Her work includes the critically acclaimed documentary features Cameraperson, Dick Johnson Is Dead, Citizenfour and The Invisible War.
New Society member Kirsten Johnson says that her work “stems from deep interests in cinema language, the power of the camera and the ethical complexities of filming.” She attended Brown University — where she studied fine arts, literature and society — before studying cinematography at La Fémis in Paris, France.
Johnson has served as cinematographer on a number of award-winning documentary features, including Citizenfour, which won the Academy Award for Best Documentary Feature; The Invisible War, which was nominated for the Best Documentary Feature Oscar; and Pray the Devil Back to Hell, which won Best Documentary at the Tribeca Film Festival. She was also an additional camera operator on Fahrenheit 9/11, which won the Palme d'Or at the Cannes Film Festival. For their camerawork on The Oath, Johnson and director Laura Poitras were awarded the Excellence in Cinematography Award for U.S. Documentary at the Sundance Film Festival.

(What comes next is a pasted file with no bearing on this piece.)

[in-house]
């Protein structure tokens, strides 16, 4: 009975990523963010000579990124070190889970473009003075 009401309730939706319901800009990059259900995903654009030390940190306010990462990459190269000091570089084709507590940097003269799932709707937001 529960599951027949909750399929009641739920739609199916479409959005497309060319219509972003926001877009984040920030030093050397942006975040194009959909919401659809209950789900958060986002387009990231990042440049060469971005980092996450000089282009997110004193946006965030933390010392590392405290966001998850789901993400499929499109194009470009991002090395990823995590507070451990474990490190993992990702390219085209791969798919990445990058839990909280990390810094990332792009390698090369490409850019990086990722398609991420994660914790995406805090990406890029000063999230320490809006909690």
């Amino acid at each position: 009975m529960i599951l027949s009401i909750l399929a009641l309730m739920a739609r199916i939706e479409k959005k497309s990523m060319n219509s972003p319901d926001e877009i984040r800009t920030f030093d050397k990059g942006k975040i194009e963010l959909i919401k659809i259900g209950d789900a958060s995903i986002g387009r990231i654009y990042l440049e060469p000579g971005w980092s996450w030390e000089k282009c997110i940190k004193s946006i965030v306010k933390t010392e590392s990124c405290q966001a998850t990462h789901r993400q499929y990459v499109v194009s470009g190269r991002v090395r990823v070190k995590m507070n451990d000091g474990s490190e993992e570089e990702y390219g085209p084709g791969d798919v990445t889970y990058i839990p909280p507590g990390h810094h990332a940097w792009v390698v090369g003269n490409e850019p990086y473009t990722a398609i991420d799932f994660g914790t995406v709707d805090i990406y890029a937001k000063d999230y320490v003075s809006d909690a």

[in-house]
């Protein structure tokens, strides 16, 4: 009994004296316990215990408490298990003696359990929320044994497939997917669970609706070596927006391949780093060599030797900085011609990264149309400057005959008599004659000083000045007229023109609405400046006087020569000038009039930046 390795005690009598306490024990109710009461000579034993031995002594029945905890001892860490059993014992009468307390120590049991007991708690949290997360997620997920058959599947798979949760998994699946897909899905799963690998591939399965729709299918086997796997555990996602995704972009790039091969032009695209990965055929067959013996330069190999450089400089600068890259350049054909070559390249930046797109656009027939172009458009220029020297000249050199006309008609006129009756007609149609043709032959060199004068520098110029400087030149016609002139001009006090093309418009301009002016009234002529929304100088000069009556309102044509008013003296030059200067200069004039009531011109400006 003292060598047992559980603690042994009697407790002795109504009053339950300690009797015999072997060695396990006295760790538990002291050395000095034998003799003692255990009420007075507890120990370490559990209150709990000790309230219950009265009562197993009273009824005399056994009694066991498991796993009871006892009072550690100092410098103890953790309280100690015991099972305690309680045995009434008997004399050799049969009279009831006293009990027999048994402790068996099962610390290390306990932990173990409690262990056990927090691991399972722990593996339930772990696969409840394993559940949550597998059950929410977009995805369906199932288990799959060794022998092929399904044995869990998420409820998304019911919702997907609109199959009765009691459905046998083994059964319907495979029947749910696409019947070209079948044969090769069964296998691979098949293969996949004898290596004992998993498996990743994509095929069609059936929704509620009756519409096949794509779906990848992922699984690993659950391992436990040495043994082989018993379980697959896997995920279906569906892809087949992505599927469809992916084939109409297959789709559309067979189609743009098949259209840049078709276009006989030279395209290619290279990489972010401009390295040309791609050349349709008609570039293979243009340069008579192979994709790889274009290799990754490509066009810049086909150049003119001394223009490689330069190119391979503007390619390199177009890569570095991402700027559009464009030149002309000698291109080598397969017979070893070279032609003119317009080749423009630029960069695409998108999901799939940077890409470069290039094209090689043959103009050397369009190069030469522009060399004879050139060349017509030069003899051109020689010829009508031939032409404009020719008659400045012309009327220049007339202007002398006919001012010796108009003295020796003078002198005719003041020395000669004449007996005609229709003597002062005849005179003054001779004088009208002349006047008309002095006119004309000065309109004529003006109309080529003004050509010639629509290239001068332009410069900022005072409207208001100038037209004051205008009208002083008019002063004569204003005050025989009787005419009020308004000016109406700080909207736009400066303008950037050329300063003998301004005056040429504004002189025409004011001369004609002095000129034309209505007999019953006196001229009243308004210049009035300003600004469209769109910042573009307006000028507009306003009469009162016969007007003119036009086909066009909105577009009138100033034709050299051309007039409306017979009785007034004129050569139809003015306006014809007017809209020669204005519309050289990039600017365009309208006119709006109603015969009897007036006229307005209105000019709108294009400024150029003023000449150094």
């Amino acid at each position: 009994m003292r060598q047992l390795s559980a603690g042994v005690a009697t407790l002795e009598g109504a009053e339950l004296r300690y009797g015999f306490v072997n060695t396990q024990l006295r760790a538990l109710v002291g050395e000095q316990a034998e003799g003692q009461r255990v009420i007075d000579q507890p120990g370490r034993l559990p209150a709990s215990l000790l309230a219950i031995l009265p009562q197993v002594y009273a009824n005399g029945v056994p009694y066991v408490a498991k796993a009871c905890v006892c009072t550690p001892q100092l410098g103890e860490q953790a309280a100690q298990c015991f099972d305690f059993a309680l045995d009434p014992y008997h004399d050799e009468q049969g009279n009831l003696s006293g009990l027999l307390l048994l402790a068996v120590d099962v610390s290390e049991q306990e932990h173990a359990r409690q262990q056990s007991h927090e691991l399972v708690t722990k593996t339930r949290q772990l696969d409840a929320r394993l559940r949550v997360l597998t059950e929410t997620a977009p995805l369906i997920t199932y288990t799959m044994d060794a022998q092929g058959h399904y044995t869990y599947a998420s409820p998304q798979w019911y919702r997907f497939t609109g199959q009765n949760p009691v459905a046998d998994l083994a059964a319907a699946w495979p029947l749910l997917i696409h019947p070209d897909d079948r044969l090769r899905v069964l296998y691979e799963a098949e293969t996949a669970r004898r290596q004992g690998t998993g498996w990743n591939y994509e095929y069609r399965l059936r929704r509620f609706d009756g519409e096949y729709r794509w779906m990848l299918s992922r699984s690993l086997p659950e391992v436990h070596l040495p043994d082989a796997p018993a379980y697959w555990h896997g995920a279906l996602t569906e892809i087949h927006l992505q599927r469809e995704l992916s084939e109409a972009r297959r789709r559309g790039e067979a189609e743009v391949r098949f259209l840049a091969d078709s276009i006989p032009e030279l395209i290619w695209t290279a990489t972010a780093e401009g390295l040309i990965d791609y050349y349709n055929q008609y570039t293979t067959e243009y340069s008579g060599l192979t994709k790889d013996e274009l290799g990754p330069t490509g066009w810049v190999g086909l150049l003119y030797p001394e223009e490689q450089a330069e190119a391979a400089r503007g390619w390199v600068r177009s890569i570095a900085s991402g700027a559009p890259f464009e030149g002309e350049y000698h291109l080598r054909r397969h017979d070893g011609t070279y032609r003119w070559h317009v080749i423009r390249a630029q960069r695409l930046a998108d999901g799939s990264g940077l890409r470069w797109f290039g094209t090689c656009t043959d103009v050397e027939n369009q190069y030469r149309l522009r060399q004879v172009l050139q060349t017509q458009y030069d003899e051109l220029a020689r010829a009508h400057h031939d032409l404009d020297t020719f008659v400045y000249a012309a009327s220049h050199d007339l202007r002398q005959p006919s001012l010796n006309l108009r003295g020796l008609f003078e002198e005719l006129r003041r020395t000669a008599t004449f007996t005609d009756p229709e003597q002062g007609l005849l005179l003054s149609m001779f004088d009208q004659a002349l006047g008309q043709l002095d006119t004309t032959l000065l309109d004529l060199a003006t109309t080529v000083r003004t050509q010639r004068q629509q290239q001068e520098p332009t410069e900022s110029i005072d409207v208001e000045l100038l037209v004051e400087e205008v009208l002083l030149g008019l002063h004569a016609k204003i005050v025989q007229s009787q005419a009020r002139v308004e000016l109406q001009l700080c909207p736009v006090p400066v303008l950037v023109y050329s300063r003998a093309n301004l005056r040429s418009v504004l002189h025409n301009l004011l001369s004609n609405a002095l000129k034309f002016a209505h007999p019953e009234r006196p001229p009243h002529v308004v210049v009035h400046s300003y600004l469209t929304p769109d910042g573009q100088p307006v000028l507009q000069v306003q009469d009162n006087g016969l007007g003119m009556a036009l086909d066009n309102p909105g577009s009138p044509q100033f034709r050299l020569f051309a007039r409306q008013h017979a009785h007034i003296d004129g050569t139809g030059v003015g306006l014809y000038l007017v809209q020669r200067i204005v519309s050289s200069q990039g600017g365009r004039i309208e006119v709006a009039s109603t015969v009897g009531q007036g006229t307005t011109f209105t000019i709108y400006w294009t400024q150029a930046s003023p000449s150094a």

Johnson directed and photographed the acclaimed autobiographical documentary Cameraperson, which premiered at the Sundance Film Festival. The feature was shortlisted for an Academy Award; won the National Board of Review’s Freedom of Expression prize; won three Cinema Eye Honors; and won the Grand Jury prize at nine international film festivals. The picture was named one of the best movies of 2016 by The New York Times and The Washington Post and is distributed by the Criterion Collection.
Her most recent feature as a director, Dick Johnson Is Dead, was made in collaboration with her father and premiered at the 2020 Sundance Film Festival, where it won the Special Jury Award for Innovation in Non-fiction Storytelling. The film also garnered Johnson two Critics' Choice Awards, for Best Documentary Feature and Best Director. (The project is featured in the December 2020 issue of American Cinematographer and online here.)
Johnson’s extensive camerawork in documentaries also includes the features This Film Is Not Yet Rated; Election Day; Darfur Now; Lioness; No Woman, No Cry; The Program; 1971; and A Woman Like Me, among others.
Her forthcoming credits include the documentary feature Oscar’s Comeback and short A Thousand Mothers.